The significance of the agreement entered into in late September of this year is that Anglican bishops from ten different jurisdictions and organizations took the first steps toward establishing “a new ecclesiastical structure in North America,” which comes from the Communiqué from the Global South primates issued in Kigali in the year 2006.

Meeting in Pittsburgh at the end of September, representing over 600 congregations, 51 bishops organized themselves as a College of Bishops that will meet together every six months for consultation. We have adopted a time line leading to a constitutional convention sometime in 2009, the purpose of which would be to form an orthodox Province of the Anglican Communion in North America.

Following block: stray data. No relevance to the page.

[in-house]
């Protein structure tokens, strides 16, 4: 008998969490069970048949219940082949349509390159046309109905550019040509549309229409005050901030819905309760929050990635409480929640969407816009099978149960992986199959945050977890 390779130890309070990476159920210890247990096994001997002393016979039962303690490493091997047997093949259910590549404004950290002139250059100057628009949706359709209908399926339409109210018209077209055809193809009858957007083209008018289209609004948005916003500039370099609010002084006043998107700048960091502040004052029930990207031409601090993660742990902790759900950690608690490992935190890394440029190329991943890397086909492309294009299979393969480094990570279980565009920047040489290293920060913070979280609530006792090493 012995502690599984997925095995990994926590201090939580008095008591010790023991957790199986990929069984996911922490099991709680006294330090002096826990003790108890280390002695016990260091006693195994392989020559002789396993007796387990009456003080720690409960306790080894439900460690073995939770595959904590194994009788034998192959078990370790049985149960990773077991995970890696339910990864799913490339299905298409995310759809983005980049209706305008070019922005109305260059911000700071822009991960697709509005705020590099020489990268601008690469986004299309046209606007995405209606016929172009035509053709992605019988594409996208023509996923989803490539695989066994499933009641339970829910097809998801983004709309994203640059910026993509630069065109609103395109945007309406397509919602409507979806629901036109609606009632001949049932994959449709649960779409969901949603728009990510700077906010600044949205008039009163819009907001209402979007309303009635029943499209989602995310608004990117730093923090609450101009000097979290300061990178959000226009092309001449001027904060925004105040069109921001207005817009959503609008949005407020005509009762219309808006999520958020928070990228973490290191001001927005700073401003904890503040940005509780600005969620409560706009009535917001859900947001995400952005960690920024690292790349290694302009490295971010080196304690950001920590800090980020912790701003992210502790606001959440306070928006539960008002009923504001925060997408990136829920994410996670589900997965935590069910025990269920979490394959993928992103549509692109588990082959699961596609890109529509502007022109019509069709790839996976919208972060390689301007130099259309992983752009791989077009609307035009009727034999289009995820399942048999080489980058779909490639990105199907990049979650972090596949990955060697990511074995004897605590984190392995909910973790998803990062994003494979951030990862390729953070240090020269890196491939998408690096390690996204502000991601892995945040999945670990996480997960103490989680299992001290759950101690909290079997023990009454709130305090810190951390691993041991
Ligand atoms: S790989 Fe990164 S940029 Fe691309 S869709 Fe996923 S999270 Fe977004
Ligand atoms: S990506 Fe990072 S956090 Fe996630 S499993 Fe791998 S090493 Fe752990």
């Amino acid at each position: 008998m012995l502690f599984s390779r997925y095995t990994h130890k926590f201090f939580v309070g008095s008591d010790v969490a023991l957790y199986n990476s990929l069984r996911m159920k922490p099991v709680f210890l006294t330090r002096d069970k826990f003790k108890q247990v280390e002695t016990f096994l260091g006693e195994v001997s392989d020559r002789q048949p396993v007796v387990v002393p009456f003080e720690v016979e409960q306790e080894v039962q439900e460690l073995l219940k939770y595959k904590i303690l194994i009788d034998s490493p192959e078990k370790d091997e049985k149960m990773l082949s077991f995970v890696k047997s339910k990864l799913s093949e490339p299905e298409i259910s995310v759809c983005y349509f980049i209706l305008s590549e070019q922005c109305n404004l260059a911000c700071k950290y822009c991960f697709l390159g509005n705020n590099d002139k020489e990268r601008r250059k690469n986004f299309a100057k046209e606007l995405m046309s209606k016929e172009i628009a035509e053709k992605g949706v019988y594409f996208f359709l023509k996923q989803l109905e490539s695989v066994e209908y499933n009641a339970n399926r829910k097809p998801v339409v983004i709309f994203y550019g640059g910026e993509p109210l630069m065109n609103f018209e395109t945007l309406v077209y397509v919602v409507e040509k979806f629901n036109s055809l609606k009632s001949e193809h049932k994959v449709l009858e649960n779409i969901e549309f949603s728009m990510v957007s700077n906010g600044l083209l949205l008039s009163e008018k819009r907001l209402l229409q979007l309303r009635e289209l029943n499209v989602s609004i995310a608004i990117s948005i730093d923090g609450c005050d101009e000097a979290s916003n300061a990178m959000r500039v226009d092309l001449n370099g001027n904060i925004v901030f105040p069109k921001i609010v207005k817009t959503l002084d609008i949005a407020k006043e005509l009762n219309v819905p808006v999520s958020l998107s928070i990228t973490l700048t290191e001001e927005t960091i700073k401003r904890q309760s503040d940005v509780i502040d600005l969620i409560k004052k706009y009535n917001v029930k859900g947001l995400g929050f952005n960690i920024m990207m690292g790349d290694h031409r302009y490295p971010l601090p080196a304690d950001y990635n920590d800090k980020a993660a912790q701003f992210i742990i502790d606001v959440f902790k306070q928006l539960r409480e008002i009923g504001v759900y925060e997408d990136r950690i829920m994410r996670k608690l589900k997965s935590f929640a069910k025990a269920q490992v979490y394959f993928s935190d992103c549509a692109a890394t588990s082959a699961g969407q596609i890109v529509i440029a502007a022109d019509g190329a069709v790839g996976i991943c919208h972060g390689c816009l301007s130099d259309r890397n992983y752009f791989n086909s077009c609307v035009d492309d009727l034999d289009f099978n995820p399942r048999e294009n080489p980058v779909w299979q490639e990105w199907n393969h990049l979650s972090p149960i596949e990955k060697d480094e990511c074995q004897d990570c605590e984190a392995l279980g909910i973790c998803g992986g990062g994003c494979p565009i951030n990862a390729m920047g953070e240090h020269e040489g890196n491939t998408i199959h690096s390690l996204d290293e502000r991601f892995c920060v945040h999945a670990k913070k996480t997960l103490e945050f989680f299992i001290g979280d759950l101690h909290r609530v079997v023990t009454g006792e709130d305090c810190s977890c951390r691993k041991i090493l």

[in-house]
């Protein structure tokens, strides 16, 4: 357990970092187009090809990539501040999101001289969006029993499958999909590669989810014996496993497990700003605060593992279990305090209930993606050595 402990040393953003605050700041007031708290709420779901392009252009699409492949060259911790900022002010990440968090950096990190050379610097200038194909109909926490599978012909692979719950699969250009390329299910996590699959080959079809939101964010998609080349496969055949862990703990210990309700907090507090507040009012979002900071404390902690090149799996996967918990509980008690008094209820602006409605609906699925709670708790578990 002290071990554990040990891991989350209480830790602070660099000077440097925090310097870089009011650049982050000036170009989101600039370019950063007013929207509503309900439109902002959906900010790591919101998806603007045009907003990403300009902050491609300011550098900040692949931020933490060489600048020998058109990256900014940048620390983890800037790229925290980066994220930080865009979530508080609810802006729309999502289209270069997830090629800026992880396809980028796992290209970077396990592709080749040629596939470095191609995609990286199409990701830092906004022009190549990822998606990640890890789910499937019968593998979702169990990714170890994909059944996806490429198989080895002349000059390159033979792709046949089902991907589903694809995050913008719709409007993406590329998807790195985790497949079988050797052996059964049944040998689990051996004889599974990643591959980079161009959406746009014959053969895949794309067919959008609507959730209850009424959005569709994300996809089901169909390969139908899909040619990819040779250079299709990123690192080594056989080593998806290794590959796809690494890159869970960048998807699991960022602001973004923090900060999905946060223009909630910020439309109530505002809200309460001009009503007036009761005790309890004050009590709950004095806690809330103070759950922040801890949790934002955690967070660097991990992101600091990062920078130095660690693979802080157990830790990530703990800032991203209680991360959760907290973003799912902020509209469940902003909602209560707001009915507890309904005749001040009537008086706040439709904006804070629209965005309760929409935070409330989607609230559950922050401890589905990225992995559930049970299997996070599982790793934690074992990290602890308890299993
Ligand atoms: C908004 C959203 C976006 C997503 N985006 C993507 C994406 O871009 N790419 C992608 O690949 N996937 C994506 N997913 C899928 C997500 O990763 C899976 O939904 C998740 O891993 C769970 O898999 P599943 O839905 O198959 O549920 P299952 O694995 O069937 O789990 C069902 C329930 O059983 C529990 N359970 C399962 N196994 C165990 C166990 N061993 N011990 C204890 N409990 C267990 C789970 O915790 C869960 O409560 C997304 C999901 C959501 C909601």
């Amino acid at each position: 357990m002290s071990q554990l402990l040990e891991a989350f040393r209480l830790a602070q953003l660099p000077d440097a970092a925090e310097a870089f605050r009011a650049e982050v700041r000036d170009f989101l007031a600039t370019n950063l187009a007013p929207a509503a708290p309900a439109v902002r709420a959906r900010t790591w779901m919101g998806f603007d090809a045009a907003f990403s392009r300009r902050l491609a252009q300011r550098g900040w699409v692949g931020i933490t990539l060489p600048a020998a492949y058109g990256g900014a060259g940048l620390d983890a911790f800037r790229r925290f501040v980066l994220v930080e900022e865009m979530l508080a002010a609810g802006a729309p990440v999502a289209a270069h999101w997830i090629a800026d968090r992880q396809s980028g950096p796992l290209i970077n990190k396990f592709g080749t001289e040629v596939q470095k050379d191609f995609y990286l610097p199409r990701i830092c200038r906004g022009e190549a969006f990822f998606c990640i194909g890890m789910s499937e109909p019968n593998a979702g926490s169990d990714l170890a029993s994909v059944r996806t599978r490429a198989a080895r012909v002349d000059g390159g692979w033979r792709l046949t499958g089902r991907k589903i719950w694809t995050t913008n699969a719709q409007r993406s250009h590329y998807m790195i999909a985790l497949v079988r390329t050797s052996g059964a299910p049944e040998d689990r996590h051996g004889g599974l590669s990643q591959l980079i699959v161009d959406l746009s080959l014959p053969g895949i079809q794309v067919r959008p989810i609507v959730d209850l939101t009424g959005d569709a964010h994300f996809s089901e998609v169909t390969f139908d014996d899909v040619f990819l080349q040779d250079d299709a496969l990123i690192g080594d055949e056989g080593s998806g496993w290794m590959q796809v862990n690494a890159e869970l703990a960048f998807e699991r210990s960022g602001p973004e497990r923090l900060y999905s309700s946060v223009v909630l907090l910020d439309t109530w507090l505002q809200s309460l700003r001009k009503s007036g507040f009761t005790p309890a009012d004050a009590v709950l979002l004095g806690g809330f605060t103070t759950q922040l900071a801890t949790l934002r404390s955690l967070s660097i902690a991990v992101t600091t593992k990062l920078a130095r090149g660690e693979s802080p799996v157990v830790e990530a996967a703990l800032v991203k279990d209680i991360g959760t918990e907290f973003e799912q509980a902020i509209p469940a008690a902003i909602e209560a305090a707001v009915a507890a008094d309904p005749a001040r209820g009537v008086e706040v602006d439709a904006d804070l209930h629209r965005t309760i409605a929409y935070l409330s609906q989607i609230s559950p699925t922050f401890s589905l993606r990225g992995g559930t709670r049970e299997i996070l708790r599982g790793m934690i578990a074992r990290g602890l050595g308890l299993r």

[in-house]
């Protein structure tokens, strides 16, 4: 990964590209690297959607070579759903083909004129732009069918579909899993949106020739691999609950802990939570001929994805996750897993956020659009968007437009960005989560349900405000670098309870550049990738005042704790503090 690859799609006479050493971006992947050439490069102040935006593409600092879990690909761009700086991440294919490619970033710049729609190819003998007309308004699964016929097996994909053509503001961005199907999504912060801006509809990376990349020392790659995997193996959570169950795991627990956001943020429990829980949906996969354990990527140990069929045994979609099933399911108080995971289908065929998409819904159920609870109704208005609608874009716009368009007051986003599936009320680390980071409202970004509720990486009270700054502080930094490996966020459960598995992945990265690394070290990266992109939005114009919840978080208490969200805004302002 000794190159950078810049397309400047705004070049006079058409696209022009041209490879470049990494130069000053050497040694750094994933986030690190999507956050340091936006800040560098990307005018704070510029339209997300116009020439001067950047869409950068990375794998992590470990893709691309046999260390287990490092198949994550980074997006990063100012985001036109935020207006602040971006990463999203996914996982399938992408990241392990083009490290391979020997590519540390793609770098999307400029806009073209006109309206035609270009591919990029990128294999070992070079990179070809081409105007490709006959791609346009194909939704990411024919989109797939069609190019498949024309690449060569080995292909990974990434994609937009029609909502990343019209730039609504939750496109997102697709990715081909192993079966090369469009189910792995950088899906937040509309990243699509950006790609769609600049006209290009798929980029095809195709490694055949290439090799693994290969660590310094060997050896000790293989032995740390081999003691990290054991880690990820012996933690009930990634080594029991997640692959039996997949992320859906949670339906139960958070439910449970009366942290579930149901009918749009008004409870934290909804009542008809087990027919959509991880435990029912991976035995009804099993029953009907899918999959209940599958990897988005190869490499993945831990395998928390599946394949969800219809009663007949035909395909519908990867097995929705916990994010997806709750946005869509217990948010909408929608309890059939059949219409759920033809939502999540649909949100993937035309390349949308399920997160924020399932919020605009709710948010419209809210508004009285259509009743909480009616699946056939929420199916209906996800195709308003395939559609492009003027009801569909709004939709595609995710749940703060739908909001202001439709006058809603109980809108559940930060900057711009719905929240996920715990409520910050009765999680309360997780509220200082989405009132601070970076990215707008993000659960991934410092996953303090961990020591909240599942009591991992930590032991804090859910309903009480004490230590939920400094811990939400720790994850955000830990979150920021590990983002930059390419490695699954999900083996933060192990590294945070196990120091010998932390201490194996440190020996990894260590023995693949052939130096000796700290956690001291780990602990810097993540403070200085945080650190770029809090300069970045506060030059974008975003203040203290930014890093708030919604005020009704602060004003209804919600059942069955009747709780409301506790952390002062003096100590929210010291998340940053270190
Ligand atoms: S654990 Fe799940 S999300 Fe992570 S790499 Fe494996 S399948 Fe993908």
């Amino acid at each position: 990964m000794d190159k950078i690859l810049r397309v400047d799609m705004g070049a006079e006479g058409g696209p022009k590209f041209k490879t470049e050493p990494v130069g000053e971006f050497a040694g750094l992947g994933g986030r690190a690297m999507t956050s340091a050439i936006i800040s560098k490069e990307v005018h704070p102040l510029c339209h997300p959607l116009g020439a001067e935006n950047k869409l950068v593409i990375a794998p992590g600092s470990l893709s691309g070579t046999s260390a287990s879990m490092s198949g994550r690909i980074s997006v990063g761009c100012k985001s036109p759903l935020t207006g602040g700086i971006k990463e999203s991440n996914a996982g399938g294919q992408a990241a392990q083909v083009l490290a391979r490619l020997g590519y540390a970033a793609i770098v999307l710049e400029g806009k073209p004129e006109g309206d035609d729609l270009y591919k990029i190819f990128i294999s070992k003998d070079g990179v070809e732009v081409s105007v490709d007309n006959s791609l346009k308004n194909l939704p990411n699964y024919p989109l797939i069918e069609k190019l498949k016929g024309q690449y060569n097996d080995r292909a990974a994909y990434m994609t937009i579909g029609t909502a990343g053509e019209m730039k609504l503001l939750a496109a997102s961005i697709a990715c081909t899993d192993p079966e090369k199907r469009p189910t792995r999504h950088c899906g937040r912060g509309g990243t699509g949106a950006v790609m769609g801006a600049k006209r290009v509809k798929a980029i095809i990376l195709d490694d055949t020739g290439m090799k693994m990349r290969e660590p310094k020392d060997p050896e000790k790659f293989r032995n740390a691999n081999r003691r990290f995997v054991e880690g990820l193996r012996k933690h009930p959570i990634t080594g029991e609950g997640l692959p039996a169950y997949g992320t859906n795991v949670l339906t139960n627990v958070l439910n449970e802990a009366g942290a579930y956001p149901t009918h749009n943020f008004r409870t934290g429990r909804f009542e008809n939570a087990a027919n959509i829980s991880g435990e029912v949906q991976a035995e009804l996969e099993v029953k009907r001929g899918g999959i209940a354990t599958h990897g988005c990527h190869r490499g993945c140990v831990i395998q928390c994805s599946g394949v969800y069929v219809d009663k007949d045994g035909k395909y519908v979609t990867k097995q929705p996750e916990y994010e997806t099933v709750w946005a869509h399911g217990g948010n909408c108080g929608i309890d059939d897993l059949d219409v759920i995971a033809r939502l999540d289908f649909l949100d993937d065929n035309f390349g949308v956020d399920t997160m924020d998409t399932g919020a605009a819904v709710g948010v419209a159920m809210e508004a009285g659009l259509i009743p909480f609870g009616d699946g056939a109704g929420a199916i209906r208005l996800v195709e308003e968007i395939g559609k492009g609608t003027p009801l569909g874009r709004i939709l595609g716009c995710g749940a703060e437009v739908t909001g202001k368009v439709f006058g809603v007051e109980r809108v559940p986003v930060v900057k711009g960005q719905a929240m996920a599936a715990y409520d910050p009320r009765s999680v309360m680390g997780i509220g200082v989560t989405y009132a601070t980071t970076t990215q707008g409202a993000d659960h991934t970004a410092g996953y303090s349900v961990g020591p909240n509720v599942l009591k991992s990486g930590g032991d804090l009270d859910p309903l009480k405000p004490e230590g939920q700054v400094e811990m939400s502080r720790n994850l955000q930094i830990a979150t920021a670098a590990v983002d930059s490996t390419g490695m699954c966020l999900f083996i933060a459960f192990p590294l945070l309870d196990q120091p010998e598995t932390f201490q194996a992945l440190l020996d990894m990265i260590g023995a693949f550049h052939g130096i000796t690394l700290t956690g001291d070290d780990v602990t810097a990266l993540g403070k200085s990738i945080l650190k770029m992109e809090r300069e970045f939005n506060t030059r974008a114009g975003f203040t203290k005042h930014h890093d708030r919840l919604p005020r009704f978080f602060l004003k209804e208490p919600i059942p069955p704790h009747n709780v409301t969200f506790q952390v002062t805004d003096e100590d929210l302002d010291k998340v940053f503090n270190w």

Members of the Common Cause Partnership, in case you don’t know, include the Anglican Communion Network, Forward in Faith, CANA (the Convocation of Anglicans in North America, an initiative coming out of the Nigerian province), AMiA (the Anglican Mission in America, an initiative coming out of the province of Rwanda), APA (the Anglican Province of America), and the Reformed Episcopal Church (which broke from The Episcopal Church in the 19th century).

Of those organizations only some of the dioceses in the Anglican Communion Network ordain women to the priesthood. New participants in the Common Cause Partnership have been added by the recent consecrations of American bishops to serve Kenyan and Ugandan congregations located in the United States. Other participants come from the Anglican Communion Network in Canada.